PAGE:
Tag Archives: Trinity Baptist Church

Hope for Life Baptist Church, Where Bob Gray Preached His Last Sermon

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Referring to the pastor whose sexual abuse of children Trinity Baptist Church covered for half a century, Gary Hudson says, “I knew Bob Gray for 30 years. I had Gray speak at Hope for Life that Wednesday night, March 22, 2006. It was the last time Gray preached in a Jacksonville church, the last time he preached anywhere.”

Gary Hudson says reading his Bible led him to renounce his faith. “The busiest guitar tech in the Panhandle,” describes himself now as “a very happy peace-loving non-believer.” His book is “dedicated to all I have influenced to believe in the Christian gospel.”

Hammond Boulevard Exit & the “Perfect Pedophile Paradise”

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Did God so love the world that he directed the Florida Department of Transportation to cut a new exit from Interstate-10 down to the northern entrance of what Dennis Cassell called Bob Gray’s “perfect pedophile paradise”? 

Whatever Tom Messer believed about God’s desires for his predecessor Bob Gray, whose sexual abuse of children Messer shielded from the law, he believes God wants 20,000 people daily to take the new I-10 exit by the church.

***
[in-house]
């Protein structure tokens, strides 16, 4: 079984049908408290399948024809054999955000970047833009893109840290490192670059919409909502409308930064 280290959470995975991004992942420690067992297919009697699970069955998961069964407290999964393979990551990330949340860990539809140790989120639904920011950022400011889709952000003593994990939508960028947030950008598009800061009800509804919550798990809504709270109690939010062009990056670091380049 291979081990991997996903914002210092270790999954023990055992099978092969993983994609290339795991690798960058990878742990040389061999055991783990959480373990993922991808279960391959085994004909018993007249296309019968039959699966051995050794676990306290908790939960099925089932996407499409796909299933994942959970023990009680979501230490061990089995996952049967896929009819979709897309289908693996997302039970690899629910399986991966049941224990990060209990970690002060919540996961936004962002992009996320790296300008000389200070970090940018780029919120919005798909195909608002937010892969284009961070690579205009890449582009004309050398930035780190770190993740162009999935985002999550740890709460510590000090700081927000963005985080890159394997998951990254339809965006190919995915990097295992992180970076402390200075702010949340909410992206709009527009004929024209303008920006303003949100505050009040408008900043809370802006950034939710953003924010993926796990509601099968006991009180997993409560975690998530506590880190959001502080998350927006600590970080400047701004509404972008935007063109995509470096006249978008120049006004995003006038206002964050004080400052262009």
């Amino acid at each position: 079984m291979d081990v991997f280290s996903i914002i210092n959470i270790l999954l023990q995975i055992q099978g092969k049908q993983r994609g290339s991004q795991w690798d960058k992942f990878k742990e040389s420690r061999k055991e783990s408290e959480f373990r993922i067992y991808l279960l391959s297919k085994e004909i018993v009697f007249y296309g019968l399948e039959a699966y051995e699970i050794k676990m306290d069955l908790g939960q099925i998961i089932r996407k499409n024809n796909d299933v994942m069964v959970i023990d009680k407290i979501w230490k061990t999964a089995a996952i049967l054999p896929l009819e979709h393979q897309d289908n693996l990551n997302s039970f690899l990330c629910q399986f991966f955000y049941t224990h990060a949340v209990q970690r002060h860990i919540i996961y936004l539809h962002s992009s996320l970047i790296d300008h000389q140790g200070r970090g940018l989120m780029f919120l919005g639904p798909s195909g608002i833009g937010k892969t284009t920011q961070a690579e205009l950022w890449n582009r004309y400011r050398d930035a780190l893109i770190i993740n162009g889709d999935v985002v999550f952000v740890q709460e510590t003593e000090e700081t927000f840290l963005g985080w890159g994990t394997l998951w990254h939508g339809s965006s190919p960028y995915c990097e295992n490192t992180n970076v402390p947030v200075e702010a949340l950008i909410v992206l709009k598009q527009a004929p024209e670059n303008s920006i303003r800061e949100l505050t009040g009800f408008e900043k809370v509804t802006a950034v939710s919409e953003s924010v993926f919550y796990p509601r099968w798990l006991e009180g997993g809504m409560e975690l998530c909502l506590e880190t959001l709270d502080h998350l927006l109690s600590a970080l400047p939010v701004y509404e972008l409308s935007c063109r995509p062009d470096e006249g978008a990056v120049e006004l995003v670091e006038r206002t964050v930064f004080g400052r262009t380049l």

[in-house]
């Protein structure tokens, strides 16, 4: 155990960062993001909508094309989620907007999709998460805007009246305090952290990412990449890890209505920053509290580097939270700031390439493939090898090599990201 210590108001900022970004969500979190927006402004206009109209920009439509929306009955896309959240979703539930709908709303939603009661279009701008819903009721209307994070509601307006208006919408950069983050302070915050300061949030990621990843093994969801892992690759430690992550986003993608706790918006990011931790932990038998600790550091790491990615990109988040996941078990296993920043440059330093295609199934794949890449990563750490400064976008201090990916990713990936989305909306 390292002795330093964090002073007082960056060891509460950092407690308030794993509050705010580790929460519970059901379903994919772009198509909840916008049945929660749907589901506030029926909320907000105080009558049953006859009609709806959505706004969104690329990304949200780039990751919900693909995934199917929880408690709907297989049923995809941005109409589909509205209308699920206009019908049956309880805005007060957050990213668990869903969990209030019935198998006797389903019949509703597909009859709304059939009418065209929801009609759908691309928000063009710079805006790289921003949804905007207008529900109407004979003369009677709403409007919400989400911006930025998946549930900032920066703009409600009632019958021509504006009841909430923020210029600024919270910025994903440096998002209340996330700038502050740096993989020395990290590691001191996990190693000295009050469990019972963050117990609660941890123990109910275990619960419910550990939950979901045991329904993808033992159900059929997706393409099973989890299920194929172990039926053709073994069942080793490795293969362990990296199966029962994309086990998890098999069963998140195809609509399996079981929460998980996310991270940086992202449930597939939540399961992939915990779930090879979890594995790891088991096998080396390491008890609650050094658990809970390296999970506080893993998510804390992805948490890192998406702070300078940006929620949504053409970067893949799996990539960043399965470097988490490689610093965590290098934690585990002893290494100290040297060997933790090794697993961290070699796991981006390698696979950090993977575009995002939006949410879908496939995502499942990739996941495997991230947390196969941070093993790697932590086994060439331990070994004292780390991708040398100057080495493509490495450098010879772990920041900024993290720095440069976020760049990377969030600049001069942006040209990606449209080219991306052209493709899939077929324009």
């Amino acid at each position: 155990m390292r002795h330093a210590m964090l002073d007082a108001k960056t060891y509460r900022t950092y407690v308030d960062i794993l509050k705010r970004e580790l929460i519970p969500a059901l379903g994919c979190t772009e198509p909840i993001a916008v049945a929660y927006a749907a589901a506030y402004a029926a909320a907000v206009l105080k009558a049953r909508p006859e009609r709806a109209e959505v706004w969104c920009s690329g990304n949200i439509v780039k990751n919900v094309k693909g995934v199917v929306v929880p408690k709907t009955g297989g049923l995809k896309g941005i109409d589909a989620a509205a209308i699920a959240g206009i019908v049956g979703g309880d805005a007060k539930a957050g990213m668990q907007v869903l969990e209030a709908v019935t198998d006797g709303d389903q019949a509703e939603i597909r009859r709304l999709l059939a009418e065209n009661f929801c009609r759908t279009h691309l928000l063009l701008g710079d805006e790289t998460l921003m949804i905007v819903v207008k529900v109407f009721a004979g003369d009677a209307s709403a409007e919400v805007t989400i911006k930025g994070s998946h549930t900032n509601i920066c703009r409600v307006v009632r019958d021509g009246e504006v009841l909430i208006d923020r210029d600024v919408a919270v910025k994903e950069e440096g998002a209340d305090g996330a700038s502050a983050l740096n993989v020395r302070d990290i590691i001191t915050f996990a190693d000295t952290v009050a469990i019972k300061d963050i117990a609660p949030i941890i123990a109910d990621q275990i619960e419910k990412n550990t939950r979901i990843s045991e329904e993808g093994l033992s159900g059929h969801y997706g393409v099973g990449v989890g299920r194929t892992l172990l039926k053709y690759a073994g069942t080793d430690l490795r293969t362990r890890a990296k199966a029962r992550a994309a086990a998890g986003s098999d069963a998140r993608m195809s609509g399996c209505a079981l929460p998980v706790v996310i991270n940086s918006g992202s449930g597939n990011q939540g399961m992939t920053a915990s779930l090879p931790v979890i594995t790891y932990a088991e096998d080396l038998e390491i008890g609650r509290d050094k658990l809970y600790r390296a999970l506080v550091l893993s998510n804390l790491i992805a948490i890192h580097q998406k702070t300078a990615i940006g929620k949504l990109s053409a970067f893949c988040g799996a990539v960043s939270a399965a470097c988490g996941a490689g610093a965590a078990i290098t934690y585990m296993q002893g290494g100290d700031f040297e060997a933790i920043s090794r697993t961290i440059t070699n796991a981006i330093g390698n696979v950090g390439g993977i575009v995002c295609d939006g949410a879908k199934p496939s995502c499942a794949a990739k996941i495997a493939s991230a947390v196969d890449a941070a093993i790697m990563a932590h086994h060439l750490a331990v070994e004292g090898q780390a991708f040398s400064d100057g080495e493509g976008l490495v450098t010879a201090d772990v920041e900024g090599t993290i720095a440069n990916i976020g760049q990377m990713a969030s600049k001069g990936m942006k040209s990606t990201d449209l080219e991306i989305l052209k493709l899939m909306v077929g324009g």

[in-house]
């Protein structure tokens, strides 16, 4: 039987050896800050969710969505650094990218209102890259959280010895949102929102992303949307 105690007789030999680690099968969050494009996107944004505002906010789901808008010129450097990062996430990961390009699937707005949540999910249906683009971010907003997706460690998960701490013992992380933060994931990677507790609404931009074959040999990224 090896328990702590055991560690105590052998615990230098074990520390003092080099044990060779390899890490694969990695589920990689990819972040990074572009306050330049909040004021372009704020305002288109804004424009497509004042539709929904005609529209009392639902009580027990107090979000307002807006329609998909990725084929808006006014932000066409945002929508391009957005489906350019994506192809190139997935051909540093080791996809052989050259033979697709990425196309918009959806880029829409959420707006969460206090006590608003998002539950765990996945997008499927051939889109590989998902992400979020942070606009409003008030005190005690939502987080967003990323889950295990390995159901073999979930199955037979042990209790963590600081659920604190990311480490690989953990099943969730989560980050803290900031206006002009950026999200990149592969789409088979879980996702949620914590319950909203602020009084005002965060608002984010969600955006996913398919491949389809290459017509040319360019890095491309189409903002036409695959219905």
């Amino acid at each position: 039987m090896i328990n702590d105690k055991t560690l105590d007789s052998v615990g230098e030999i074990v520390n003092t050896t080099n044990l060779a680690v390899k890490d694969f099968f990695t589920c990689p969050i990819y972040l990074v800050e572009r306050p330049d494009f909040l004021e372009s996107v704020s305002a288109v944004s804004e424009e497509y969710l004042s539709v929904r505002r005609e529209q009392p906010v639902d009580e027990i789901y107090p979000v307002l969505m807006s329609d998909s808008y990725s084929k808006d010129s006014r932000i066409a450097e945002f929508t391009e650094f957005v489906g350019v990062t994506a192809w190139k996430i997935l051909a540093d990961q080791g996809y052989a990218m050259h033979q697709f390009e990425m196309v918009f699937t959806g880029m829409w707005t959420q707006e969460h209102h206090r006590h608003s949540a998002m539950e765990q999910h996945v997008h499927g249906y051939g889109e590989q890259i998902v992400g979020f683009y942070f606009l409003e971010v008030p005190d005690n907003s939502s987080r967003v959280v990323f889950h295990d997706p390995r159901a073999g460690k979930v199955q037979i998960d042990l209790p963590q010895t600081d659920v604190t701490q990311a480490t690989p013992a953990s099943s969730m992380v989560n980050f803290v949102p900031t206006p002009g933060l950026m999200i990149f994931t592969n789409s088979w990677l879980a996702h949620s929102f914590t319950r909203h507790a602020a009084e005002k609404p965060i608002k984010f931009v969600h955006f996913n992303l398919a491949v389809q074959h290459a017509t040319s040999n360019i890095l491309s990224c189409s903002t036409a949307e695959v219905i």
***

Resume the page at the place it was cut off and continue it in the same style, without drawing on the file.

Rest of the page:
So let’s do that. Let’s go. Here’s what we find.

Blinded by the Lighthouse Replica / First Baptist Church

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Just before Christmas, 1998, several homeowners downtown and just to the north in Springfield said they’d “seen the light” and the light made them mad as hell.

One Springfield resident called the new First Baptist Church parking-garage lighthouse replica “extremely obnoxious, just this blinding glare flashing in our windows.” It seemed like the church had stationed “a spotlight […] right outside the house.”

Click below for the fourth story in a series of seven about the KKK in Jacksonville. On June 13th, come to Coniferous Cafe in downtown Jax at 7 pm, to hear Tim Gilmore’s talk “The Klan in Jax: Its Repugnant Rise and Hysterical Collapse.

For most of his life, he’d not realized the full traumatic effect of the Klan’s bombing of his childhood home as retaliation for his being the first black child to attend Lackawanna Elementary School.

Can anyone feel the brutality and tragedy in the landscape? Does the Klan’s hate and the Godfreys’ fear and sorrow and determination remain in the soil or the air or the trees? I can’t tell, because I can’t not know what happened here.